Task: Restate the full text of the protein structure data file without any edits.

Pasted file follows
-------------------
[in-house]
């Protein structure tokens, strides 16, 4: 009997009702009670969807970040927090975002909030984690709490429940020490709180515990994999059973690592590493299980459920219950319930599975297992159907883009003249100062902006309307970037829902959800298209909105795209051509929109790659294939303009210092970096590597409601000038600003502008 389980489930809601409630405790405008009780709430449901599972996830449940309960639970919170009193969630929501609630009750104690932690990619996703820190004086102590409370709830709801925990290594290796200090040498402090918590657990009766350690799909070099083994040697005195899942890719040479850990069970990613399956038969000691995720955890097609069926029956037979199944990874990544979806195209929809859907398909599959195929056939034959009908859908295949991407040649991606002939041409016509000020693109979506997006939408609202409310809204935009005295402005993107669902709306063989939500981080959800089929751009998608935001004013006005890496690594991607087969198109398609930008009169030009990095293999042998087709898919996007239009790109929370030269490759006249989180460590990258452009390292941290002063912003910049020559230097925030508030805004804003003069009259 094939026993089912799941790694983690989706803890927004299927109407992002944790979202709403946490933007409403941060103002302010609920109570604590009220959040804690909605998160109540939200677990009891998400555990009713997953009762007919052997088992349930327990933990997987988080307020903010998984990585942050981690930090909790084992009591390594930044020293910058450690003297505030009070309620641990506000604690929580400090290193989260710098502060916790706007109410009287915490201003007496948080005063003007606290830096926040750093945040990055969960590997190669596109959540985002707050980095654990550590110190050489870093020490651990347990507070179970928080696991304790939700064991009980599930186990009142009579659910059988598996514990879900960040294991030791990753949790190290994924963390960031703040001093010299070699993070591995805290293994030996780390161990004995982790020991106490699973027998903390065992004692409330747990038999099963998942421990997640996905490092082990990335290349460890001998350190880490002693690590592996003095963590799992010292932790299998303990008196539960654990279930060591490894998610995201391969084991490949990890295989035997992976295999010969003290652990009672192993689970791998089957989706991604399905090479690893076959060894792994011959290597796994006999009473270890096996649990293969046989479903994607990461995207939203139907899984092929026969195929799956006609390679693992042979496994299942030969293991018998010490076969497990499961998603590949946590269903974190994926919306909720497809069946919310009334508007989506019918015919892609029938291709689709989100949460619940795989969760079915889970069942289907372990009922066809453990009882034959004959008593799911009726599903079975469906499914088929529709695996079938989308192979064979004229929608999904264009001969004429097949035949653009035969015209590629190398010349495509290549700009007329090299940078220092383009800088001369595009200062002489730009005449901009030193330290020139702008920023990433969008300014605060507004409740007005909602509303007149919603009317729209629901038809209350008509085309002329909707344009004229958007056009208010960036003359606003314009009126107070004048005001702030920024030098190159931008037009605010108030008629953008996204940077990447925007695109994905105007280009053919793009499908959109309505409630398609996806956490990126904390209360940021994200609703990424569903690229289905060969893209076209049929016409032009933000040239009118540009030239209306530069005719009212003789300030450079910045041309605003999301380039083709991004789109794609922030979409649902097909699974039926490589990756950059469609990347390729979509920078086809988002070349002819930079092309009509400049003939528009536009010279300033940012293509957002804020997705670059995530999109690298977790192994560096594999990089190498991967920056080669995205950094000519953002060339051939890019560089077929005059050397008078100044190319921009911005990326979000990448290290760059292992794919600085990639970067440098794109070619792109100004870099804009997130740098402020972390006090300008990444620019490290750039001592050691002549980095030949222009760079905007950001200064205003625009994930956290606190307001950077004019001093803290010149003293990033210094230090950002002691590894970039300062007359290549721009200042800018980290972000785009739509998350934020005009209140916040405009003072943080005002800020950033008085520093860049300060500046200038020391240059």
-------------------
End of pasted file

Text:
[in-house]
């Protein structure tokens, strides 16, 4: 009997009702009670969807970040927090975002909030984690709490429940020490709180515990994999059973690592590493299980459920219950319930599975297992159907883009003249100062902006309307970037829902959800298209909105795209051509929109790659294939303009210092970096590597409601000038600003502008 389980489930809601409630405790405008009780709430449901599972996830449940309960639970919170009193969630929501609630009750104690932690990619996703820190004086102590409370709830709801925990290594290796200090040498402090918590657990009766350690799909070099083994040697005195899942890719040479850990069970990613399956038969000691995720955890097609069926029956037979199944990874990544979806195209929809859907398909599959195929056939034959009908859908295949991407040649991606002939041409016509000020693109979506997006939408609202409310809204935009005295402005993107669902709306063989939500981080959800089929751009998608935001004013006005890496690594991607087969198109398609930008009169030009990095293999042998087709898919996007239009790109929370030269490759006249989180460590990258452009390292941290002063912003910049020559230097925030508030805004804003003069009259 094939026993089912799941790694983690989706803890927004299927109407992002944790979202709403946490933007409403941060103002302010609920109570604590009220959040804690909605998160109540939200677990009891998400555990009713997953009762007919052997088992349930327990933990997987988080307020903010998984990585942050981690930090909790084992009591390594930044020293910058450690003297505030009070309620641990506000604690929580400090290193989260710098502060916790706007109410009287915490201003007496948080005063003007606290830096926040750093945040990055969960590997190669596109959540985002707050980095654990550590110190050489870093020490651990347990507070179970928080696991304790939700064991009980599930186990009142009579659910059988598996514990879900960040294991030791990753949790190290994924963390960031703040001093010299070699993070591995805290293994030996780390161990004995982790020991106490699973027998903390065992004692409330747990038999099963998942421990997640996905490092082990990335290349460890001998350190880490002693690590592996003095963590799992010292932790299998303990008196539960654990279930060591490894998610995201391969084991490949990890295989035997992976295999010969003290652990009672192993689970791998089957989706991604399905090479690893076959060894792994011959290597796994006999009473270890096996649990293969046989479903994607990461995207939203139907899984092929026969195929799956006609390679693992042979496994299942030969293991018998010490076969497990499961998603590949946590269903974190994926919306909720497809069946919310009334508007989506019918015919892609029938291709689709989100949460619940795989969760079915889970069942289907372990009922066809453990009882034959004959008593799911009726599903079975469906499914088929529709695996079938989308192979064979004229929608999904264009001969004429097949035949653009035969015209590629190398010349495509290549700009007329090299940078220092383009800088001369595009200062002489730009005449901009030193330290020139702008920023990433969008300014605060507004409740007005909602509303007149919603009317729209629901038809209350008509085309002329909707344009004229958007056009208010960036003359606003314009009126107070004048005001702030920024030098190159931008037009605010108030008629953008996204940077990447925007695109994905105007280009053919793009499908959109309505409630398609996806956490990126904390209360940021994200609703990424569903690229289905060969893209076209049929016409032009933000040239009118540009030239209306530069005719009212003789300030450079910045041309605003999301380039083709991004789109794609922030979409649902097909699974039926490589990756950059469609990347390729979509920078086809988002070349002819930079092309009509400049003939528009536009010279300033940012293509957002804020997705670059995530999109690298977790192994560096594999990089190498991967920056080669995205950094000519953002060339051939890019560089077929005059050397008078100044190319921009911005990326979000990448290290760059292992794919600085990639970067440098794109070619792109100004870099804009997130740098402020972390006090300008990444620019490290750039001592050691002549980095030949222009760079905007950001200064205003625009994930956290606190307001950077004019001093803290010149003293990033210094230090950002002691590894970039300062007359290549721009200042800018980290972000785009739509998350934020005009209140916040405009003072943080005002800020950033008085520093860049300060500046200038020391240059």